Children as young as nine were caught on school premises with drugs – with overall incidents increasing by more than a quarter in four years, an investigation has found.
Between 2016 and 2019, police in England and Wales reported more than 2,600 cases involving drugs on school grounds, according to data released under the Freedom of Information (FOI) laws.
According to the NHS the overwhelming majority of cases involved cannabis, the country’s most widely used illegal drug.
Other drugs included MDMA substitute Class A cocaine, heroin, and ecstasy.
Many incidents included drug use at school grounds, although there were other procurement incidents-a more serious crime-as well as drug dealing, a primary indication of “county lines” violence.
Headteachers said it’s “rare” to bring drugs to school premises, but added that schools are concerned about gangs forcing young people into dealing with them.
Geoff Barton, general secretary of the School and College Leaders Group, said: “Most young people do not take drugs, and it is rare for them to be brought on to school premises.”
Like much else, though, developments represent what’s occurring more broadly, and schools are especially worried about the insidious proliferation of opioid abuse across so-called ‘county lines’ groups, where disadvantaged teenagers are coerced into selling.
“Schools are assiduous in educating pupils about the risks of taking drugs, and the dangers of involvement in the drugs trade, but this is part of a wider and complex problem, which requires a fully coordinated and resourced response from national government working with multiple agencies.”
In general, between January 2016 and December 2019, 2,643 cases involving narcotics in school were reported to police in England and Wales, statistics from 23 constabularies that replied to a FOI request with specific and comparable data reveal.
It found 589 incidents reported in 2016 were reported to police, rising to 666 the following year. Another 637 incidents were reported in 2018, rising to 751 last year-a 27.5 per cent increase over 2016.
This means that for every day of the typical English school year there were around four incidents in 2019 alone.
However, the true image is likely to be even larger, since two of the country’s biggest police forces refused to provide details.
Anne Longfield, the children’s commissioner for England, said: “We know that whilst this doesn’t paint a picture of a constant stream of drug deals taking place in the classroom, the numbers are still worrying and prove how naive it would be to think drugs, associated with so many adult problems, aren’t present in some of our schools and amongst some school age children.”
“Sadly too often we prefer to imagine they aren’t.”
The report shows that there were 1,899 cases concerning weed, while MDMA (64 accidents) and cocaine (58) were among the most common substances confiscated at school premises.
Heroin was discovered in nine cases, as well as prescription drugs such as Diazepam, Ritalin and Tramadol.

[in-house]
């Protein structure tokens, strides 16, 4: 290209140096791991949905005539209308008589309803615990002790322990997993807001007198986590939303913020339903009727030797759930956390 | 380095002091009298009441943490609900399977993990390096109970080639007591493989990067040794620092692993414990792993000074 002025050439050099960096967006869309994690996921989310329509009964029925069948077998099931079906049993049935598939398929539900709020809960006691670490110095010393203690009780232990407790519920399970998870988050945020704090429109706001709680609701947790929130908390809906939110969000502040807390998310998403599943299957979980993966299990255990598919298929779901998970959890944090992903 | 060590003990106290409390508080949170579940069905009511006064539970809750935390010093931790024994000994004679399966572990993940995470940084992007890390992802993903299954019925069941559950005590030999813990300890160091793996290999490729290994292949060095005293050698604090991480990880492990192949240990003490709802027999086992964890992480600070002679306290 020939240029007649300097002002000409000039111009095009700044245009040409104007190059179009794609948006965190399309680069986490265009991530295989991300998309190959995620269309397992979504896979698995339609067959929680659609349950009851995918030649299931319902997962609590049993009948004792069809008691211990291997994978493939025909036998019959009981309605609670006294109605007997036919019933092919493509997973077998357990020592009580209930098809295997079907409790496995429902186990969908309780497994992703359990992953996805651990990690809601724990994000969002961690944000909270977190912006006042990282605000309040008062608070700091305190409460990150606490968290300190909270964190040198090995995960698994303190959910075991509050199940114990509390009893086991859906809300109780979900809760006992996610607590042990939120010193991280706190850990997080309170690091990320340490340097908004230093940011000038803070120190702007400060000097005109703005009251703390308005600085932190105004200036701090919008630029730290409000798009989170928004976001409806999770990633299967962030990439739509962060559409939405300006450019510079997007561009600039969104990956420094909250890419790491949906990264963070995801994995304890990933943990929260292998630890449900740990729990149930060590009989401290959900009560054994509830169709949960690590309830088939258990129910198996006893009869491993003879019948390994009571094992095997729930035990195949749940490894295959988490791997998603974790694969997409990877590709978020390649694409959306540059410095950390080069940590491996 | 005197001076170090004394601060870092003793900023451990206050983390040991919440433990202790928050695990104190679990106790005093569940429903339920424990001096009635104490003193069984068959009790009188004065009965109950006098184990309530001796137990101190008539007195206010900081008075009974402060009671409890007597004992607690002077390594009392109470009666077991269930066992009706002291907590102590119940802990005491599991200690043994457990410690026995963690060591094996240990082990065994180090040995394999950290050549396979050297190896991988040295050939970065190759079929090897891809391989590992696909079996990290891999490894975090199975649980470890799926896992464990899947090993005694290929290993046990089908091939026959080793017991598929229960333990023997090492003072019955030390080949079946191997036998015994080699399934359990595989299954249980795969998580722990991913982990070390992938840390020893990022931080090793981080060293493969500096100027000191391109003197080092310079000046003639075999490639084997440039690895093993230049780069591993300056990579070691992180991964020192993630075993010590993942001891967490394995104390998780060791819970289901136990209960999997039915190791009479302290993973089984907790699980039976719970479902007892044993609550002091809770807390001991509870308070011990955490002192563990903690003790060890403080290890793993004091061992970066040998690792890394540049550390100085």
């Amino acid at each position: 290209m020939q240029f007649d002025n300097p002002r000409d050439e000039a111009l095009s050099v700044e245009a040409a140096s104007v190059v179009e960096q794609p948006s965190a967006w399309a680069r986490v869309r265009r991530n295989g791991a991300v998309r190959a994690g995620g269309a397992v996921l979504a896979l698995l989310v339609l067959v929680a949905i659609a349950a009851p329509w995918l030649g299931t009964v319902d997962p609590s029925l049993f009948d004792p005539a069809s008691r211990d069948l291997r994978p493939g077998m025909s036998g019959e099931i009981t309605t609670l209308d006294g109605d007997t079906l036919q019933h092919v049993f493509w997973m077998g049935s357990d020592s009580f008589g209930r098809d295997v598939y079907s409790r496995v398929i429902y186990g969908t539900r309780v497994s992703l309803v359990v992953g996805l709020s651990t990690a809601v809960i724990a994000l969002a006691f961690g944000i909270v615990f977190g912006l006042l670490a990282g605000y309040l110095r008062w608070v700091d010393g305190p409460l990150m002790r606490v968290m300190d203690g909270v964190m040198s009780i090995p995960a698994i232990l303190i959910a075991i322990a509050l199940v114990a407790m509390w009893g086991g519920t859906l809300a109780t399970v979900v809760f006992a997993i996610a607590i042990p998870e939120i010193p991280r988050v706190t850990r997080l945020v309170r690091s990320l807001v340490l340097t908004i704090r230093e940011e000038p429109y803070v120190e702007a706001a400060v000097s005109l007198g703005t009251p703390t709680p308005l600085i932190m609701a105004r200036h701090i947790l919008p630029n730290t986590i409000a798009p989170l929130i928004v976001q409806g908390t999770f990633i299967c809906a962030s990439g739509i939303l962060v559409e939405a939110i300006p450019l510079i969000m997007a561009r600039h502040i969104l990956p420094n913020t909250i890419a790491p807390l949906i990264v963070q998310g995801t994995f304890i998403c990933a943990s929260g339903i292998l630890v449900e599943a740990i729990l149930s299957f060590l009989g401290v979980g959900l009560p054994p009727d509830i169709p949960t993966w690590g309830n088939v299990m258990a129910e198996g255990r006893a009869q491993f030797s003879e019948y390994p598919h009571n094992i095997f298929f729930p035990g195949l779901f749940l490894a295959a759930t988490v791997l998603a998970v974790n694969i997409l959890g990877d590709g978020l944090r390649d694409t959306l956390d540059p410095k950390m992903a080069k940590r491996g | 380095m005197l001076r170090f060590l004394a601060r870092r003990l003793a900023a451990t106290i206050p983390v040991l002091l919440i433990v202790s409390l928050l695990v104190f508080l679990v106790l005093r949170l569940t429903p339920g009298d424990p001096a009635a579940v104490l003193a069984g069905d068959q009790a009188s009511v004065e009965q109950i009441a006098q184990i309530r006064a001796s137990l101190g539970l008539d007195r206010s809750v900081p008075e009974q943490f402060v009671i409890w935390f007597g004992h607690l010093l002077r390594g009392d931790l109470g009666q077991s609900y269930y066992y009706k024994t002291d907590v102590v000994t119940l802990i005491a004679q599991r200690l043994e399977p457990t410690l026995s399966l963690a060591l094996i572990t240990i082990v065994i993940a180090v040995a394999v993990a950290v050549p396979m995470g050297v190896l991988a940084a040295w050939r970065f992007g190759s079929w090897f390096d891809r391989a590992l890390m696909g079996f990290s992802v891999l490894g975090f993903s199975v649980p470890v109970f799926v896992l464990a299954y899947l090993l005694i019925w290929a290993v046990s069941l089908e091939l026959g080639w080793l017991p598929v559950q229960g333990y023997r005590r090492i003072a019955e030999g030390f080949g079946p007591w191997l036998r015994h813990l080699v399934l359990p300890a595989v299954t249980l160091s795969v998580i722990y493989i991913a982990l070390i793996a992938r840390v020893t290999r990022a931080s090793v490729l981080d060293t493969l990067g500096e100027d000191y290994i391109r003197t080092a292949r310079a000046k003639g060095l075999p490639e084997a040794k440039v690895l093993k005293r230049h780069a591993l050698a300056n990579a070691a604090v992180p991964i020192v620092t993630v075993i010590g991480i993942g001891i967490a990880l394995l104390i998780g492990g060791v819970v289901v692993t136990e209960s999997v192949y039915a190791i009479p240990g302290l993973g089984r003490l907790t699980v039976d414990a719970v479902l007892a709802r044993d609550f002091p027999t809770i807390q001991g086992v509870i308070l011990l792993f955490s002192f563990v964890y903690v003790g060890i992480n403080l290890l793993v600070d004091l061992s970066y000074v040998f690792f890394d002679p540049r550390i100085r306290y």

Possession offenses accounted for 1,779 incidents, with 108 supply-related offenses and 62 included drug trafficking as “other” offenses.
According to police forces with appropriate records, adolescents aged 15 were more often engaged in drug-related crimes at school premises (262 incidents), just over the age of 14 (229 incidents).
But Gwent Police also had details about 2017 when a nine-year-old was caught with cannabis at a primary school.
Each police force in England and Wales was asked to provide the number of reports of illegal substances seized or confiscated from school premises in their area, and to provide details where possible.
Of those who replied to the question from the FOI, 21 gave specifics of the categories of substances involved, 12 gave details of the form of crime prosecuted, and 11 gave the persons concerned different ages.
At least 200 incidents involved people aged 18 years and older, rather than children, and forces gave details for all educational establishments rather than just schools in some responses.
Deputy Chief Constable Jo Shiner, the National Police Chiefs’ Council lead for children and youth said: “There is evidence showing that more children and young people are believed to be using drugs.”
“It is essential for schools and colleges to work in partnership with local officers alongside youth and family support services for support and advice and where required, operational intervention, if a pupil or student is found to have brought drugs into school or college. ”
The guidance includes detailed advice to staff on what to do if drugs are found in a school or college premises and a student in possession of drugs is found.
“School and college staff are best placed to decide on the most appropriate response to tackling drugs within their schools and colleges and can have a key role in identifying students at risk of drug misuse.”
Sorry, the comment form is closed at this time.